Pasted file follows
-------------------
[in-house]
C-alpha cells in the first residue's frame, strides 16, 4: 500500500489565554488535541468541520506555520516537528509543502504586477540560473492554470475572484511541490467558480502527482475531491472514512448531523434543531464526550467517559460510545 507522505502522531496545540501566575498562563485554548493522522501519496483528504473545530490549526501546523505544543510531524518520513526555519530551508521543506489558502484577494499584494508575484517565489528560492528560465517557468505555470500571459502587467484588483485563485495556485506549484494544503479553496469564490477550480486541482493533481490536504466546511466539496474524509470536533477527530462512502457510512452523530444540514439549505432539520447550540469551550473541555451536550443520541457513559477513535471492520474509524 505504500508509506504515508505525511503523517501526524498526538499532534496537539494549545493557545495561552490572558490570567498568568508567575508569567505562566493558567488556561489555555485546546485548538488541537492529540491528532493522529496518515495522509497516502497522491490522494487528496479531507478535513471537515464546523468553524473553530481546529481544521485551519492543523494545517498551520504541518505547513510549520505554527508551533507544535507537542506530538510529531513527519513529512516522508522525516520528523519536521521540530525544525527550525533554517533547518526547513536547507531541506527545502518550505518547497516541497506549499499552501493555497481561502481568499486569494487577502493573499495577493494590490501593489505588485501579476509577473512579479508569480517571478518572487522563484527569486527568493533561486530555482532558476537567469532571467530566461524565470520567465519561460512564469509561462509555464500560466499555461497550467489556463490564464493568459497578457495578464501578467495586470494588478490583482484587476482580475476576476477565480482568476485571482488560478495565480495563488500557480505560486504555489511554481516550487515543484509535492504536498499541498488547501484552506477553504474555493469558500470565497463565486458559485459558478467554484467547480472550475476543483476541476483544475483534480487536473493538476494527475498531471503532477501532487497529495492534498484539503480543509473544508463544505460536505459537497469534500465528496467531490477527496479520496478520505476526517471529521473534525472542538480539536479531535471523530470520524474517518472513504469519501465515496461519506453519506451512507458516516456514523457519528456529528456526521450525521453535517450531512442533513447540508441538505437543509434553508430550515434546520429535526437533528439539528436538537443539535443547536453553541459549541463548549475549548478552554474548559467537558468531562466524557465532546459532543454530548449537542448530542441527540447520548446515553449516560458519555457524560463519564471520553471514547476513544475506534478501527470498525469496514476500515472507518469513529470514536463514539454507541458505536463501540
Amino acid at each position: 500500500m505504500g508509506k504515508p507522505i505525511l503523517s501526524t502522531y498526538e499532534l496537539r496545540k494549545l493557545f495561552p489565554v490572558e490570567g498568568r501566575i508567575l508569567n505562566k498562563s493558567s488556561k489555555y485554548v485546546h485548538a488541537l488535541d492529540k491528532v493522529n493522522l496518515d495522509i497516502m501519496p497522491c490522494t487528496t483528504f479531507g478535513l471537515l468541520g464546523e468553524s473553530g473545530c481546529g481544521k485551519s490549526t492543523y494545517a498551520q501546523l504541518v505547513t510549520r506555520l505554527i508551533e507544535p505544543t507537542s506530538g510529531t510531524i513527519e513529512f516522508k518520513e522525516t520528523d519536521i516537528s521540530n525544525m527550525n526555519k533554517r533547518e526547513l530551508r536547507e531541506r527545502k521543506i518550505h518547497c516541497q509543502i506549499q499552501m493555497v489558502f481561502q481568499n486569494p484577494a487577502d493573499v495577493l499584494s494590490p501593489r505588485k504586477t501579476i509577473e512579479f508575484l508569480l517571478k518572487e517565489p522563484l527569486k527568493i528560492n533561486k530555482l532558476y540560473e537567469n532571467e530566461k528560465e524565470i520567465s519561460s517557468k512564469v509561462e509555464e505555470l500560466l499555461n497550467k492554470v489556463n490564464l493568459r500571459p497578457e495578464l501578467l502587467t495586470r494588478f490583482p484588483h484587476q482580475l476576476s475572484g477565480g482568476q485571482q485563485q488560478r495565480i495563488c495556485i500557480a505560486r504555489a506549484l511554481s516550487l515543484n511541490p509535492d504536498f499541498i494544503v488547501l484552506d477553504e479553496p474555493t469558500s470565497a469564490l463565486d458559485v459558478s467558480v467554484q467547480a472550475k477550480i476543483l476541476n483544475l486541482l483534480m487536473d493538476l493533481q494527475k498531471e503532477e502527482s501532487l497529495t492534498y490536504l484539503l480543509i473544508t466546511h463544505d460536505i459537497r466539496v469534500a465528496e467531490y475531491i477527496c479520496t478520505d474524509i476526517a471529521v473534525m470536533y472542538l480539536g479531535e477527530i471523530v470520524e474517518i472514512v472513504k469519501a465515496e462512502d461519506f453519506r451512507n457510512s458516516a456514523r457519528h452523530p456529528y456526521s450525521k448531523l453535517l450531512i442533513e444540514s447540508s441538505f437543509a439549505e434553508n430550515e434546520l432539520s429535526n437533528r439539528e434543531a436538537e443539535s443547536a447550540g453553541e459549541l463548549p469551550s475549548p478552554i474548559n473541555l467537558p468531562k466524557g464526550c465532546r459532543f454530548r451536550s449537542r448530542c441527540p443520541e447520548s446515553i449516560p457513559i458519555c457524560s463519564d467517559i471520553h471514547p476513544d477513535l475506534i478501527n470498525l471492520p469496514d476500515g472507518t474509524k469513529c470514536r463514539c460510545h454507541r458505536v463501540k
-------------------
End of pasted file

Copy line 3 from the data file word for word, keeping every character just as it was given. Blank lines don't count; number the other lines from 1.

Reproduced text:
Amino acid at each position: 500500500m505504500g508509506k504515508p507522505i505525511l503523517s501526524t502522531y498526538e499532534l496537539r496545540k494549545l493557545f495561552p489565554v490572558e490570567g498568568r501566575i508567575l508569567n505562566k498562563s493558567s488556561k489555555y485554548v485546546h485548538a488541537l488535541d492529540k491528532v493522529n493522522l496518515d495522509i497516502m501519496p497522491c490522494t487528496t483528504f479531507g478535513l471537515l468541520g464546523e468553524s473553530g473545530c481546529g481544521k485551519s490549526t492543523y494545517a498551520q501546523l504541518v505547513t510549520r506555520l505554527i508551533e507544535p505544543t507537542s506530538g510529531t510531524i513527519e513529512f516522508k518520513e522525516t520528523d519536521i516537528s521540530n525544525m527550525n526555519k533554517r533547518e526547513l530551508r536547507e531541506r527545502k521543506i518550505h518547497c516541497q509543502i506549499q499552501m493555497v489558502f481561502q481568499n486569494p484577494a487577502d493573499v495577493l499584494s494590490p501593489r505588485k504586477t501579476i509577473e512579479f508575484l508569480l517571478k518572487e517565489p522563484l527569486k527568493i528560492n533561486k530555482l532558476y540560473e537567469n532571467e530566461k528560465e524565470i520567465s519561460s517557468k512564469v509561462e509555464e505555470l500560466l499555461n497550467k492554470v489556463n490564464l493568459r500571459p497578457e495578464l501578467l502587467t495586470r494588478f490583482p484588483h484587476q482580475l476576476s475572484g477565480g482568476q485571482q485563485q488560478r495565480i495563488c495556485i500557480a505560486r504555489a506549484l511554481s516550487l515543484n511541490p509535492d504536498f499541498i494544503v488547501l484552506d477553504e479553496p474555493t469558500s470565497a469564490l463565486d458559485v459558478s467558480v467554484q467547480a472550475k477550480i476543483l476541476n483544475l486541482l483534480m487536473d493538476l493533481q494527475k498531471e503532477e502527482s501532487l497529495t492534498y490536504l484539503l480543509i473544508t466546511h463544505d460536505i459537497r466539496v469534500a465528496e467531490y475531491i477527496c479520496t478520505d474524509i476526517a471529521v473534525m470536533y472542538l480539536g479531535e477527530i471523530v470520524e474517518i472514512v472513504k469519501a465515496e462512502d461519506f453519506r451512507n457510512s458516516a456514523r457519528h452523530p456529528y456526521s450525521k448531523l453535517l450531512i442533513e444540514s447540508s441538505f437543509a439549505e434553508n430550515e434546520l432539520s429535526n437533528r439539528e434543531a436538537e443539535s443547536a447550540g453553541e459549541l463548549p469551550s475549548p478552554i474548559n473541555l467537558p468531562k466524557g464526550c465532546r459532543f454530548r451536550s449537542r448530542c441527540p443520541e447520548s446515553i449516560p457513559i458519555c457524560s463519564d467517559i471520553h471514547p476513544d477513535l475506534i478501527n470498525l471492520p469496514d476500515g472507518t474509524k469513529c470514536r463514539c460510545h454507541r458505536v463501540k